Monday, March 7, 2011


Here's a sneak preview of the “The Caregiver Hour” April radio shows. (More info below) Here we look at “The Intentional Caregiver” topics through the MindfulCaregiving lens. Last week's topic was "The Cost of UNintentionality".

What’s Your Winning Formula?
The Payoff of Intentional Self-awareness

“We need to let go of fixed ideas, behaviors, attachments...
Unfettered, your true self flows to the surface
and moves you toward your purpose...”
~ Gabrielle Roth

Most of us think we know who we are. Our personalities, skills, attitudes, and values give us survival strategies for building a life that feels safe. Then caregiving hits. As we shift into full gear, how we respond is determined by our habitual tactics of the past.

At some point familiar ways of operating can stop working. As Sydney Rice-Harrild tells us in her book Choice Points, “We all have an internal system for producing results that operates on its own, helping us to produce consistent results without our even having to think about it, but it doesn’t work in our favor when what we want is managed change.” Caregiving IS change.

Not to worry —with a bit of intentional self-awareness you can prepare yourself. Start by making a list of your personal skills, traits, and strengths, sometimes called your “Winning Formula”. What’s Your winning formula? Notice how these tactics can serve you during caregiving. Yes, you came equipped.

But as you look at your list, also consider the caregiving situations in which these might not work as well. Do you take charge, telling others what to do? That may not always be appropriate. Do you isolate yourself to get your bearings? There might not always be time for that. Knowing your habitual tactics will allow you to adapt when they don’t work. Being mindfully aware will let you intentionally unattach from your habitual behaviors, allowing you to be flexible. On some level, there are no good or bad character traits—there is only what works in the moment. Be a learner. Caregiving will be easier and you will be more effective.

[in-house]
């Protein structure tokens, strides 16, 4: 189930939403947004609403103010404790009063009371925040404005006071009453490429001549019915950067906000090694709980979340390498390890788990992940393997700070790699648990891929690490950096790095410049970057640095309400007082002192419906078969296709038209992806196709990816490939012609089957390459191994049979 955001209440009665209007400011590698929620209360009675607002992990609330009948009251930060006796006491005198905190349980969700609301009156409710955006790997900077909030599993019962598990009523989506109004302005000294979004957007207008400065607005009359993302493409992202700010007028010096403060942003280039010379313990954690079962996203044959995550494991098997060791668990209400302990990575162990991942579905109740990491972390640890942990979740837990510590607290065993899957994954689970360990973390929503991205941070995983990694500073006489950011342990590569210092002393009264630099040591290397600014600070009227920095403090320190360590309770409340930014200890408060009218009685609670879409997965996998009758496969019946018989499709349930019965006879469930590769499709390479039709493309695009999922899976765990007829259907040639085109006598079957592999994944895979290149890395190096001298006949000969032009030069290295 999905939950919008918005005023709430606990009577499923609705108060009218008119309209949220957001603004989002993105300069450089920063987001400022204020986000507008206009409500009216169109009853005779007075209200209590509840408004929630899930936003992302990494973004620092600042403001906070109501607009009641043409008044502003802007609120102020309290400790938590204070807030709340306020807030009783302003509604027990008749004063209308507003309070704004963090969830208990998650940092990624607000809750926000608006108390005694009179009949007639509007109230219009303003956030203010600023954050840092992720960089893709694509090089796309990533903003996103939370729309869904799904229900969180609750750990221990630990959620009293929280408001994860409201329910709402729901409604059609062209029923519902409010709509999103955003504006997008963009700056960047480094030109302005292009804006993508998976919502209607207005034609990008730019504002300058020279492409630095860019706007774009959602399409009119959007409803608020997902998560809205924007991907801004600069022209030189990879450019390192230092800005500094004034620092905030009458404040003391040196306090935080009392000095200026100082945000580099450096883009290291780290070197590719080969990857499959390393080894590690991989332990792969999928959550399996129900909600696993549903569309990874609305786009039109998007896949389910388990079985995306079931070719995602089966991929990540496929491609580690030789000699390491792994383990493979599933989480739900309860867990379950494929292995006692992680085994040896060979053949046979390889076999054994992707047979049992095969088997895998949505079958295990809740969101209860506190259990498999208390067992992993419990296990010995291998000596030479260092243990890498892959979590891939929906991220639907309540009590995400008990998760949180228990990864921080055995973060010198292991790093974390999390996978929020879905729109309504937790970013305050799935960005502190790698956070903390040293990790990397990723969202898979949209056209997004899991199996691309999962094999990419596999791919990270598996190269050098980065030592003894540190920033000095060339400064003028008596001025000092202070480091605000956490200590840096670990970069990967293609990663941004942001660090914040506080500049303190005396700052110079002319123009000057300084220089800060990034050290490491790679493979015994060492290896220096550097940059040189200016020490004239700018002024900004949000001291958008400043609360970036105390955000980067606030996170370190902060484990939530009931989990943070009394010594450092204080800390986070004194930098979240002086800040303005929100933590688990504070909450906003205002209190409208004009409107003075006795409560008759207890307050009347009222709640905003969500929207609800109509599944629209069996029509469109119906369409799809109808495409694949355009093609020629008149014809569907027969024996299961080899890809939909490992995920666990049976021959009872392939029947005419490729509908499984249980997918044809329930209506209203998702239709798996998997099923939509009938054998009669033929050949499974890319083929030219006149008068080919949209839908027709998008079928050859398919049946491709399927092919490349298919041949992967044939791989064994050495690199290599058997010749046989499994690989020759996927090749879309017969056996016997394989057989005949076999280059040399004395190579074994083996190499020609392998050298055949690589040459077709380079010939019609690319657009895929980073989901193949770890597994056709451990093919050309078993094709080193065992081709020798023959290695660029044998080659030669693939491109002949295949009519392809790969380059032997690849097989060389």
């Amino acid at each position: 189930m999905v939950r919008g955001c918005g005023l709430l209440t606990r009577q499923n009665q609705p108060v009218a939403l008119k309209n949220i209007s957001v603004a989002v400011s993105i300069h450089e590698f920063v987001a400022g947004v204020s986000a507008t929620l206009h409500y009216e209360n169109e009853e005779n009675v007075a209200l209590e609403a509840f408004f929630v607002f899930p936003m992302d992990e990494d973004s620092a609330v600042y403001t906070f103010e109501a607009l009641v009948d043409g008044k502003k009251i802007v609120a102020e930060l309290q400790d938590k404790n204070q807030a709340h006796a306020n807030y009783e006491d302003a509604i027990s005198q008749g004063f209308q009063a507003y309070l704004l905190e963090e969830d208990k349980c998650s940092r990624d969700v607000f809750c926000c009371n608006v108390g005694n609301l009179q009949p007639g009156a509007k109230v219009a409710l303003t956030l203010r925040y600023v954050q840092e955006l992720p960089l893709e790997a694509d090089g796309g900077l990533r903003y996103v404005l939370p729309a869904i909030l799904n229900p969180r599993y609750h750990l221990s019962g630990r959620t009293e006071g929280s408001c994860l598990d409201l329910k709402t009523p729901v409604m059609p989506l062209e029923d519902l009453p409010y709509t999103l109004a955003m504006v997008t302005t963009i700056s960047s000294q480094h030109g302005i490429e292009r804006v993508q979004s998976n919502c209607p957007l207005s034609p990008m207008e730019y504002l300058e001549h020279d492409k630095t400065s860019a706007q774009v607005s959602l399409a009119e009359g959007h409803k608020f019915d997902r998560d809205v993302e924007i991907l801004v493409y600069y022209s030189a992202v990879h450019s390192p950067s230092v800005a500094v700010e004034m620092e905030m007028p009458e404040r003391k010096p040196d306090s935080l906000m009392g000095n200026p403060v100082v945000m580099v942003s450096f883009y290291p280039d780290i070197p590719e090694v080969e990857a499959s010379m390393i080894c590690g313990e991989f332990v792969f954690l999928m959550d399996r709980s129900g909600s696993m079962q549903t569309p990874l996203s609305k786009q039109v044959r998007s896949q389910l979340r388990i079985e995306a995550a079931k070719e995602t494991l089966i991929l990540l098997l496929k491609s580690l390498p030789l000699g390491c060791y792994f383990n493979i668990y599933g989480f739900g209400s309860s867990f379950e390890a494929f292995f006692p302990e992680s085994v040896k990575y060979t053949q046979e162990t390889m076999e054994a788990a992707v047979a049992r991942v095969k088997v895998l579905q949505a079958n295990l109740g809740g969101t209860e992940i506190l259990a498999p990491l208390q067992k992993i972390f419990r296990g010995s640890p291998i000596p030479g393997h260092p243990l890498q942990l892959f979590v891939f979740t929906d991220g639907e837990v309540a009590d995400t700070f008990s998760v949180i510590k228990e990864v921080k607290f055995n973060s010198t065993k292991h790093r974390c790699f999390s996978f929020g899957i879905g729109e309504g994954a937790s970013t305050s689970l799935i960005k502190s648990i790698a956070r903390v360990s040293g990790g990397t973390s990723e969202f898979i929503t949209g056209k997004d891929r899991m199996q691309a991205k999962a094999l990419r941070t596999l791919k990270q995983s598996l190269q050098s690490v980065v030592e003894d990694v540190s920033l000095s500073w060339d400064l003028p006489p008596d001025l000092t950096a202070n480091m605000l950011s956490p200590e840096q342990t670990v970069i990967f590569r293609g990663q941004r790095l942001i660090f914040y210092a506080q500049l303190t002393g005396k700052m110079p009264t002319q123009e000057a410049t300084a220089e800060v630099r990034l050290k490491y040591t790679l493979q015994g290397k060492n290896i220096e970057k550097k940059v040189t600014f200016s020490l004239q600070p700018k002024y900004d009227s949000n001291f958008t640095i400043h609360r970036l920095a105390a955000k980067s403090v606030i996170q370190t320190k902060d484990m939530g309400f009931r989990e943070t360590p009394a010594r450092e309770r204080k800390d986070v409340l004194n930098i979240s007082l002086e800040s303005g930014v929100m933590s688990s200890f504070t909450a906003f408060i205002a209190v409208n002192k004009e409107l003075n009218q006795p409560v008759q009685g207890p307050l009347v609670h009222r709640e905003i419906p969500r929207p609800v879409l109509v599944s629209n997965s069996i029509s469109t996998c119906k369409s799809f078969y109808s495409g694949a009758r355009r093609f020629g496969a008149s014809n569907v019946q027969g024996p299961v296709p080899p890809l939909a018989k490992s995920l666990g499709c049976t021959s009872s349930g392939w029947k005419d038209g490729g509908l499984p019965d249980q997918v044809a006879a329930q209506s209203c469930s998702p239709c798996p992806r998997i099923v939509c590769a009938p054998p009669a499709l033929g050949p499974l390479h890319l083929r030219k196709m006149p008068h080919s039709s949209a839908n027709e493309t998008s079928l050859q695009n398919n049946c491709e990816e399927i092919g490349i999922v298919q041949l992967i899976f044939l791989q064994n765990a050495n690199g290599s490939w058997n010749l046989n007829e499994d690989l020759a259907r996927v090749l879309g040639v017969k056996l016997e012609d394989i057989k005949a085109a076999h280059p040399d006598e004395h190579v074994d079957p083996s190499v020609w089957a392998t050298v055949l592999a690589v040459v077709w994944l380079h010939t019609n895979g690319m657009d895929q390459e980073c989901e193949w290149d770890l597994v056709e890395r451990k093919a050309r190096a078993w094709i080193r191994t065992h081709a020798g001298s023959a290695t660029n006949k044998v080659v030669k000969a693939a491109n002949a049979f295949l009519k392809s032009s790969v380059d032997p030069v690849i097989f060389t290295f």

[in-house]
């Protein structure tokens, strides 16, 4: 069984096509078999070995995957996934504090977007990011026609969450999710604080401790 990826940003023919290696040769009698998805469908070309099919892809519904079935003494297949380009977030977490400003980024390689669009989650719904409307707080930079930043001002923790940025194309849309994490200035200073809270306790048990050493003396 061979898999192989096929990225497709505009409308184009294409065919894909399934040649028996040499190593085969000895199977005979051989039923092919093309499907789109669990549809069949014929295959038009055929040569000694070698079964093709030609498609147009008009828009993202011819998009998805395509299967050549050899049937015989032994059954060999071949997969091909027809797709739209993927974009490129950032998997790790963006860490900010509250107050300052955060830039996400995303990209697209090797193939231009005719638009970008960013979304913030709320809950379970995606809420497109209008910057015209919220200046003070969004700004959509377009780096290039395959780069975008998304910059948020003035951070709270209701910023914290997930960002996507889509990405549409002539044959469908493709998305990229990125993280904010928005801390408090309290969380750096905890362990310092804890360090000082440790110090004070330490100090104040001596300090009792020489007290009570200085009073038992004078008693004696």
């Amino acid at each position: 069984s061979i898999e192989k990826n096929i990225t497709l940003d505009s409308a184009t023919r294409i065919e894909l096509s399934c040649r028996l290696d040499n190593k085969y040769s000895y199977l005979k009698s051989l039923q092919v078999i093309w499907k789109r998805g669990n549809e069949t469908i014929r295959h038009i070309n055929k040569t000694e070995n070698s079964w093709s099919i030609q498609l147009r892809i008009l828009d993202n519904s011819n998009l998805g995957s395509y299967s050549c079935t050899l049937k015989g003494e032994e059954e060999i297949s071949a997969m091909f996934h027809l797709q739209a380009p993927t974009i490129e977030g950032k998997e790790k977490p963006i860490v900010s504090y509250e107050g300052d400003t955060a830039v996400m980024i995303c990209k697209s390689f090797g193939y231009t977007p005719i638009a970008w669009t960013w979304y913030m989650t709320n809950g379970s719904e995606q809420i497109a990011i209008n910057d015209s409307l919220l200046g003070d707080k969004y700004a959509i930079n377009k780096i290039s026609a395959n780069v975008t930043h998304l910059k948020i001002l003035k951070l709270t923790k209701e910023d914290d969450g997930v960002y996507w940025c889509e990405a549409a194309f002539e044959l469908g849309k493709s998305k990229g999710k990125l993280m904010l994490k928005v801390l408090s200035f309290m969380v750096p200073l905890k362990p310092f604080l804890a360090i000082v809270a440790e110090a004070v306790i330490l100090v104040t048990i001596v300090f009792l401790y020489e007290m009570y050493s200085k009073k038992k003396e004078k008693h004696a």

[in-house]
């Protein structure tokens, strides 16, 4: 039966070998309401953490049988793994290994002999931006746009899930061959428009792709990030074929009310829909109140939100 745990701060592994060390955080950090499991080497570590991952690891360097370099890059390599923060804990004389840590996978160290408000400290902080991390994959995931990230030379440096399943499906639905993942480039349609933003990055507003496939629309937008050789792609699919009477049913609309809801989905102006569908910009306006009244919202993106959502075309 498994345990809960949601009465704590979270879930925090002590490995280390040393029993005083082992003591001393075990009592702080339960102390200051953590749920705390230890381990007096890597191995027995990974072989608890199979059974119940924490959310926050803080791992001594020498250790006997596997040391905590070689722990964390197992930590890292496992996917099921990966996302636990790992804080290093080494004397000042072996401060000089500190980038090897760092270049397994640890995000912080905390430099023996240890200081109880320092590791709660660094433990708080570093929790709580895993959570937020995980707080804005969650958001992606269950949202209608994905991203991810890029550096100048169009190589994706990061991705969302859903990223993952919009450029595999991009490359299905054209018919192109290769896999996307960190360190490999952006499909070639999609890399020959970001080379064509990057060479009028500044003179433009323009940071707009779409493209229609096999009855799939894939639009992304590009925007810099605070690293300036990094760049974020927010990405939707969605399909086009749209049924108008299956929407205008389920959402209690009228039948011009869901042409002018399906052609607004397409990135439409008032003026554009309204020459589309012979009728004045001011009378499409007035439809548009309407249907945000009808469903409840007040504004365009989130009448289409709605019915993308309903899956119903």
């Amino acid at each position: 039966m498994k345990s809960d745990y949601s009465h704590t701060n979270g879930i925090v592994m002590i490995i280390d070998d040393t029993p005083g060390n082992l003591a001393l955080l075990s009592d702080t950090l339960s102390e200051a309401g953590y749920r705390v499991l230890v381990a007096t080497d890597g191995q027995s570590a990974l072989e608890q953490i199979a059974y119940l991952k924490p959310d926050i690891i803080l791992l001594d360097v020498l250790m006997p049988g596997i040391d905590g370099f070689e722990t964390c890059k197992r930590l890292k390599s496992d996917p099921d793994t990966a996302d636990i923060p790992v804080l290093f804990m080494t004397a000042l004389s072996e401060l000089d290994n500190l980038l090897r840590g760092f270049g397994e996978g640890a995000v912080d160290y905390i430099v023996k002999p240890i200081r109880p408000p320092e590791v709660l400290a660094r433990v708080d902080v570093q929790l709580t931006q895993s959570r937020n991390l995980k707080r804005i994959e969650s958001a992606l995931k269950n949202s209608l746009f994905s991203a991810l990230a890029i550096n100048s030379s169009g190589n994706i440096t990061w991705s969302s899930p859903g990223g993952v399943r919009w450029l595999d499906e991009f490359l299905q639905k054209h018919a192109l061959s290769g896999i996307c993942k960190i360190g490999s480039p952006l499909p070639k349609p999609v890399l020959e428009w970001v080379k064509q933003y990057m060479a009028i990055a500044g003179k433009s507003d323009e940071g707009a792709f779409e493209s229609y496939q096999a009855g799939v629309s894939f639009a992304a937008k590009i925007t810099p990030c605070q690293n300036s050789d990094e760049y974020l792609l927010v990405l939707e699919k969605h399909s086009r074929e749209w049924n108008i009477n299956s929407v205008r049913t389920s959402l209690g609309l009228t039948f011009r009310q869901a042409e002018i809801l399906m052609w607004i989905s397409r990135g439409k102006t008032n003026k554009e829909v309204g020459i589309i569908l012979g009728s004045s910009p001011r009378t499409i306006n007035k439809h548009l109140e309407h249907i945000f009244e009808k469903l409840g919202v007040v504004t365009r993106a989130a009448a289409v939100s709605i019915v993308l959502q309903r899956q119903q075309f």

Now broaden your effectiveness still more by noting on your list the opposites of those tactics. Might not these be useful tools to add to your caregiving toolbox? Ever-changing circumstances can require new approaches, new ways of thinking and being. An outspoken person may need to learn tact. A reticent person may need to take charge. Tuning your awareness to who you are being throughout a caregiving day gives you more options for effectiveness. Know who you are, and you can choose who you need to be.

Intentional Caregiving opens the way to greater ease, smoother relationships, and an increase in personal power. You can gradually learn how to build your resilience and move with the prevailing winds of caregiving.

In the next article we’ll dig deeper into this practice of intentional focus, looking at “The Power of Intentional Connection“.

And Check out “The Caregiver Hour” Radio Show!

On the four Mondays in April, the topic of “The Caregiver Hour” weekly radio show* will be “The Intentional Caregiver”. Holly will join host Kim Linder and her guests to empower and enlighten caregivers on approaching caregiving with mindful intentionality. All shows are archived on-line for later access.

“The Caregiver Hour” airs every Monday at noon EST online at or on Tampa Bay radio WHNZ Station 1250 AM

1 comment:

The Style Crone said...

I have been the caregiver for my husband who was diagnosed with a rare cancer six years ago. He was admitted to hospice last week, so this transition is painful but it's a comfort for us to know that we have 24/7 access to experts should a crisis occur. Last summer I launched the blog in an effort to focus on creativity and process our experiences. My blog, along with yoga, meditation, friends, and family have helped me grow and stretch during this difficult journey. Now that I read your post, I believe that these strategies have been my efforts to be an 'intentional caregiver.'